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The Court of Justice of the European Union has ruled in a case involving an unsuccessful job applicant who wanted to know whether the recruiting employer engaged another applicant at the end of the recruitment process.
The case concerned Ms Meister, a Russian national born in 1961, who holds a Russian degree in “systems” engineering, which has been recognised in German as equivalent to a German degree awarded by a university of applied science.
A German company published two advertisements successively, with a similar content, to recruit an “experienced software developer”. Ms Meister applied for the post, but her applications were rejected, without her being invited to interview and without the company telling her on what grounds her applications were unsuccessful.
Being of the view that she fulfilled the requirements of the post, she considered that she suffered less favourable treatment than another person in a comparable situation on the grounds of her sex, age and ethnic origin. She brought an action before the German courts seeking, first, compensation from that company for employment discrimination and, secondly, the production of the file for the person who was engaged, which would enable her to prove that she was more qualified than that person.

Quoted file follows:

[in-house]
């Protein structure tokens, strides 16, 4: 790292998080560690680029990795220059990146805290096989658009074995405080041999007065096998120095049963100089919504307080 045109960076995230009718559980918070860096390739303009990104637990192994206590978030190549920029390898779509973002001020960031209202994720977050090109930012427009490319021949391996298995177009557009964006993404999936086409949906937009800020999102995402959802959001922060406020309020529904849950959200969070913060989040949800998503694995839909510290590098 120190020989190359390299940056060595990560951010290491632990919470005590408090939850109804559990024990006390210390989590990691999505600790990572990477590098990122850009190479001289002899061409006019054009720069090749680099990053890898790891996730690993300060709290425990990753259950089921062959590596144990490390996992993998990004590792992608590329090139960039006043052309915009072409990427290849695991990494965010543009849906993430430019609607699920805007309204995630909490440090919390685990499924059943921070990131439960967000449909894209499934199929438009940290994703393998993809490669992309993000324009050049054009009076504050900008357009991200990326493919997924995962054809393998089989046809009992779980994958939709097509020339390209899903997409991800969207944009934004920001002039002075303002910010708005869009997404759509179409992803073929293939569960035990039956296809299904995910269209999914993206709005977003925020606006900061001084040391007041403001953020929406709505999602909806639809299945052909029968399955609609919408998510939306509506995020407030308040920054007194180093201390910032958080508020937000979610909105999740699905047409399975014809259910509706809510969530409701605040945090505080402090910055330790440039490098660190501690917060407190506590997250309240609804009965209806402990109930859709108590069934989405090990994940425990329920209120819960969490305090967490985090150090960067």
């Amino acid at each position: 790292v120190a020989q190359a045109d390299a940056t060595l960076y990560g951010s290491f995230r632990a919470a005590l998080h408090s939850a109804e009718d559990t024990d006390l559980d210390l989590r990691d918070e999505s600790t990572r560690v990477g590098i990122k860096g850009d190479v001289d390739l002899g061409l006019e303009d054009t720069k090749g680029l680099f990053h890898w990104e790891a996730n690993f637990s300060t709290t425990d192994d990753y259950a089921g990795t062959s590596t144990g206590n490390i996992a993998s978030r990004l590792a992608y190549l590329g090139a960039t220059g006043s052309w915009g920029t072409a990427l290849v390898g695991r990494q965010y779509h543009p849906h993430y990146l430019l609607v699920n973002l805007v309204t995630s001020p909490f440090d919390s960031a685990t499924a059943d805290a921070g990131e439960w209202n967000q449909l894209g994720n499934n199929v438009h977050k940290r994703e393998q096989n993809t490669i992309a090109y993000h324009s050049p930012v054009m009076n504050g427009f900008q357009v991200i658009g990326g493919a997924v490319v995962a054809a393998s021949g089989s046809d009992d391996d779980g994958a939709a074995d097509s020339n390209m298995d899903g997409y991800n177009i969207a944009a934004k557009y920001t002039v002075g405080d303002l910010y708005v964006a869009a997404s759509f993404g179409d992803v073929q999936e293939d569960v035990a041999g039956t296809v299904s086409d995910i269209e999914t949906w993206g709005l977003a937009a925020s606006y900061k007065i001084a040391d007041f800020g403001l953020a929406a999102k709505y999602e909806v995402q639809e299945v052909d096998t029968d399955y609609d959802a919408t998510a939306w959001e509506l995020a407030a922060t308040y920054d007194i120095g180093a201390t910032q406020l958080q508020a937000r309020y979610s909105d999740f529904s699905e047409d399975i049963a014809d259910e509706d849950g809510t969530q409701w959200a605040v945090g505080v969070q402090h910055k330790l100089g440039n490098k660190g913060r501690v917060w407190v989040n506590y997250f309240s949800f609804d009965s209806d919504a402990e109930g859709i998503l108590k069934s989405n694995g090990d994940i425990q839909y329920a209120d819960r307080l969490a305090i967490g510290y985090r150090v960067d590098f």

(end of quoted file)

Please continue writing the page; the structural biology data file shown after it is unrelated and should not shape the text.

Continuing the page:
The Federal Labour Court asked the Court of Justice whether EU law entitles a worker – who has a plausible claim that he meets the requirements listed in a job advertisement, but whose application was rejected – to have access to information indicating whether the employer engaged another candidate and if so, on the basis of what criteria. The Court also asked whether the fact that the employer does not disclose the requested information gives rise to a presumption that the discrimination alleged by the worker exists.
The Court concluded that EU law must be interpreted as not entitling such a worker to have access to information indicating whether the employer engaged another candidate at the end of the recruitment process.
However, it cannot be ruled out that a refusal to grant any access to information may be one of the factors to take into account in the context of establishing facts from which it may be presumed that there has been direct or indirect discrimination. It is for the referring court to determine whether that is the case in the proceedings in question, taking into account all the circumstances of the case before it.